BAMBERG, Germany — Calling it “the biggest overhaul of service rifles in nearly 50 years,” the Army soon will send soldiers to Afghanistan with new M4A1 carbines.
Upgrades to the M4 include a more resilient barrel, ambidextrous controls and a full-automatic setting. Add better ammunition, and soldiers will have a more lethal weapon to fight insurgents, according to Program Executive Office Soldier, which introduced the improvements.
The new carbines are expected to be integrated into the force starting next year.
Soldiers in Afghanistan expressed enthusiasm about the improvements, especially the ability to shoot on fully automatic.
“That would be sweet. You could definitely get more lead downrange,” said Sgt. Aaron Billington of the 10th Mountain Division at Kandahar Air Field.
Billington, 26, of Syracuse, N.Y. — who is on his first deployment to Afghanistan, but also served in the Sadr City neighborhood of Baghdad in 2004 — wasn’t even worried about the extra 5 ounces of weight that comes with the more resilient barrel. The new barrel was needed to sustain the higher rate of fire when the weapon is used in fully automatic mode.
He said the heavier barrel could improve accuracy and give the weapon better stability.
“What we have found with soldiers is that when you give them that capability, they are OK with adding a little bit of weight,” said Col. Douglas Tamilio, the PEO Soldier project manager for weapons.
Spc. Jake Barnhill thinks soldiers will have to carry more ammo as a result.
Going fully automatic would definitely give each soldier more firepower, Barnhill said. But being in a firefight will also use ammunition more quickly.
Today’s soldiers carry 210 rounds into combat. That’s a problem easily solved, said Barnhill, another 10th Mountain soldier.
“Just up the size of our basic load,” he said.
Not everyone is convinced that the upgrades are necessary.
Adding full-automatic fire mode to the M4 is a huge mistake, said Staff Sgt. Lincoln Dockery, a combat engineer stationed in Bamberg.
“The whole purpose of having riflemen is to accurately engage the enemy,” Dockery said. “With full auto, soldiers will stop aiming and just point, shoot and hope, like the enemy does.”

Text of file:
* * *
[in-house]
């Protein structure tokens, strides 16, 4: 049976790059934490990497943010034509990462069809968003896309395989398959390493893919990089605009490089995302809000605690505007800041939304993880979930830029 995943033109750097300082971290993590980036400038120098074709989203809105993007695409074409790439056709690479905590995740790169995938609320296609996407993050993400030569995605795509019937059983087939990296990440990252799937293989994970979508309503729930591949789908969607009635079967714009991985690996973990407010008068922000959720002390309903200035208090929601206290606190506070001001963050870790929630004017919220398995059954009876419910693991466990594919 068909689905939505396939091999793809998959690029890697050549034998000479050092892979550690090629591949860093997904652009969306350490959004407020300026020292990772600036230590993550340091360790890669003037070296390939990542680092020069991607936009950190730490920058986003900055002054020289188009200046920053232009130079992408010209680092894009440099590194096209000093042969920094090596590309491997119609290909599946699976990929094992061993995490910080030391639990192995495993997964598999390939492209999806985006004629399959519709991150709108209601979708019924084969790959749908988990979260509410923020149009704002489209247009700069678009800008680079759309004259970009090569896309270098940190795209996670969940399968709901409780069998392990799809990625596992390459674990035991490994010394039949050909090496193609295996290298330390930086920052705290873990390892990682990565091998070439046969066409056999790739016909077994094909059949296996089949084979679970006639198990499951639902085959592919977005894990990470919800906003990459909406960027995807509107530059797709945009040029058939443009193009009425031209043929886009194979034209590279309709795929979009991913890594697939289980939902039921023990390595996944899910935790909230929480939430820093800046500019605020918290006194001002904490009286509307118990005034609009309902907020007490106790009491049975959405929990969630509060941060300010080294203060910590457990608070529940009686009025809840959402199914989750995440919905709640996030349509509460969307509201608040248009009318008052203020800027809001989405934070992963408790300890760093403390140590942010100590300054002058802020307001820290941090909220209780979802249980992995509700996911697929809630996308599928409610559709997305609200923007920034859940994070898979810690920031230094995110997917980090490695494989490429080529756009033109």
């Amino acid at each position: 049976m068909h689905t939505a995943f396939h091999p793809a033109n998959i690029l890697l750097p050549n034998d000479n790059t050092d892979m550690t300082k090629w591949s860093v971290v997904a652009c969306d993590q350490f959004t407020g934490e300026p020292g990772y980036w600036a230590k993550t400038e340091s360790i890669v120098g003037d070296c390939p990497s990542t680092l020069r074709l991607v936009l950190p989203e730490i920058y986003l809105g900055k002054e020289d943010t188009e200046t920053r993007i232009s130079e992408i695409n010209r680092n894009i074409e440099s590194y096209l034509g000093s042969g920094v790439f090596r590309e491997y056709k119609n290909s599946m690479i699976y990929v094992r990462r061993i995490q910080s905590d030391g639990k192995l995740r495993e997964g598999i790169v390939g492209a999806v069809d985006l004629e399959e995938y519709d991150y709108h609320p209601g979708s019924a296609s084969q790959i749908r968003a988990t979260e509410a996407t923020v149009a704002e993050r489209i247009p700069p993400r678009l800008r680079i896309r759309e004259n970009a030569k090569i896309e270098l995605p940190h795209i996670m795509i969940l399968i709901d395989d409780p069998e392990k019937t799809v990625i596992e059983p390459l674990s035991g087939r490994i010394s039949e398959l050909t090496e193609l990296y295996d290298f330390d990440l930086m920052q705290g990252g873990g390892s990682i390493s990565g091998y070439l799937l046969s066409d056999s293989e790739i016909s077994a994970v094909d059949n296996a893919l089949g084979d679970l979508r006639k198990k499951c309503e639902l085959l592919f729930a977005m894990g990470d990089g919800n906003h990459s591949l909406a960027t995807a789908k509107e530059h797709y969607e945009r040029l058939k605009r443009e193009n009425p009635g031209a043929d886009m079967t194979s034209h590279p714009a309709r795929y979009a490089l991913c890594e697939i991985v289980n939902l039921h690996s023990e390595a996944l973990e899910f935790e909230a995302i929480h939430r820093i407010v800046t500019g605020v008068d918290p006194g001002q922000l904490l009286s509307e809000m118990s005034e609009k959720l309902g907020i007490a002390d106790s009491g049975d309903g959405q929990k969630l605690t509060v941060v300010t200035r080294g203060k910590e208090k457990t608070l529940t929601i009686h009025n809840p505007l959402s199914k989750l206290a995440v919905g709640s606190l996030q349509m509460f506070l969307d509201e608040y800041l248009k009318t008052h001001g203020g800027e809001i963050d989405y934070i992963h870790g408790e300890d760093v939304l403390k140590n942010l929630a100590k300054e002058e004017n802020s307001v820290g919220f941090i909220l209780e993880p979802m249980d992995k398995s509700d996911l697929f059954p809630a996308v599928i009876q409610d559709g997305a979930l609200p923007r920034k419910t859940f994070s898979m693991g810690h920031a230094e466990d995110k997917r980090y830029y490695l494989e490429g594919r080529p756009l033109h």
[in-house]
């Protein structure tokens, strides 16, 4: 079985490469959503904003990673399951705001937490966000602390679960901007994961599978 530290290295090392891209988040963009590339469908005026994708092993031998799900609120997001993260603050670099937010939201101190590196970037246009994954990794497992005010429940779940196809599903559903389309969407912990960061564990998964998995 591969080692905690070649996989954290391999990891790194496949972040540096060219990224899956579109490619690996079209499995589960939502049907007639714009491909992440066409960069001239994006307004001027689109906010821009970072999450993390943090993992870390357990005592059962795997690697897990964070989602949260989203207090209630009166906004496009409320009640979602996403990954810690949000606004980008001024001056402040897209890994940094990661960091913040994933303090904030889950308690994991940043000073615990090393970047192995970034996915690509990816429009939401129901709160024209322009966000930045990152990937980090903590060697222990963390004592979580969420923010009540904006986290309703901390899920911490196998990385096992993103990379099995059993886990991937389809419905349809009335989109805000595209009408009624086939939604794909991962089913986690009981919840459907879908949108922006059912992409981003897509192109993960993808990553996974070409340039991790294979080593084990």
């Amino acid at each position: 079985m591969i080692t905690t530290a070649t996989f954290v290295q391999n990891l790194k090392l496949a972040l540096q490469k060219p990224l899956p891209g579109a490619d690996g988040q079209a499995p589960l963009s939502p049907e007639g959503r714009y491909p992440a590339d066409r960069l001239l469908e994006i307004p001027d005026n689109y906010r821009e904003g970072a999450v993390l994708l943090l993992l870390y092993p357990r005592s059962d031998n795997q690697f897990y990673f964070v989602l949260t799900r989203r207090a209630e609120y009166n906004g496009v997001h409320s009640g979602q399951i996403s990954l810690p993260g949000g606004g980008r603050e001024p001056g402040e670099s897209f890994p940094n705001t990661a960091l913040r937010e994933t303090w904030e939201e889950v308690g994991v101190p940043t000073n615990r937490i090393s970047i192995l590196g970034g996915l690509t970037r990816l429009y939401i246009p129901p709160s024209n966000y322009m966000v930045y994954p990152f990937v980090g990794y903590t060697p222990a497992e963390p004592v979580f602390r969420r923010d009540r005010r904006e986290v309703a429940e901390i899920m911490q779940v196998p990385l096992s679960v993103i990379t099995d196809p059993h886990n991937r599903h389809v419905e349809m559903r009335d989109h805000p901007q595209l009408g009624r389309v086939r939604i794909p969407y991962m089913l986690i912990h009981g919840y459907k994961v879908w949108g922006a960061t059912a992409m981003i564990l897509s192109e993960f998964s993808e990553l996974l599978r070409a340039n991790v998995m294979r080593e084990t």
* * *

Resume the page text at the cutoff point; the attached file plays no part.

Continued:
Tamilio, an infantry officer, said it’s up to leaders on the ground to ensure soldiers are trained on when to use the full-auto option.
And Army officials said the ability to fire on full-automatic is less about a higher rate of fire than providing a consistent trigger pull in both the semi-automatic and fully automatic modes — something soldiers had requested.
The upgrades to the carbine are not the only thing making the M4A1 more effective.
In July, the Army began issuing new ammunition because soldiers complained that the old M855 round was not effective at close range. Enemies often would endure several bullet strikes before falling.
But the M855A1 has been designed with more stopping power, no matter the enemy’s distance, Tamilio said.
“The problem with the [old] M855 round was that it was yaw dependent,” he said, meaning the bullet flew in a straight path at close range, lowering its efficacy. If the round is tilted when it strikes the target, it causes the round to break up more quickly, making it more lethal.
“You need the round to fragment to create a large wound cavity when exiting the body,” Tamilio said.
The M855A1 fragments more consistently than the old round, Tamilio said.
The improvement of the more than 500,000 M4s in the Army’s inventory will be broken down into three phases and will take four or five years, Tamilio said.
Most of the troops who will receive the initial push of M4A1s will be in units preparing to deploy, Tamilio said. But the weapons and upgrade kits can be sent to Afghanistan for soldiers if need be, he said.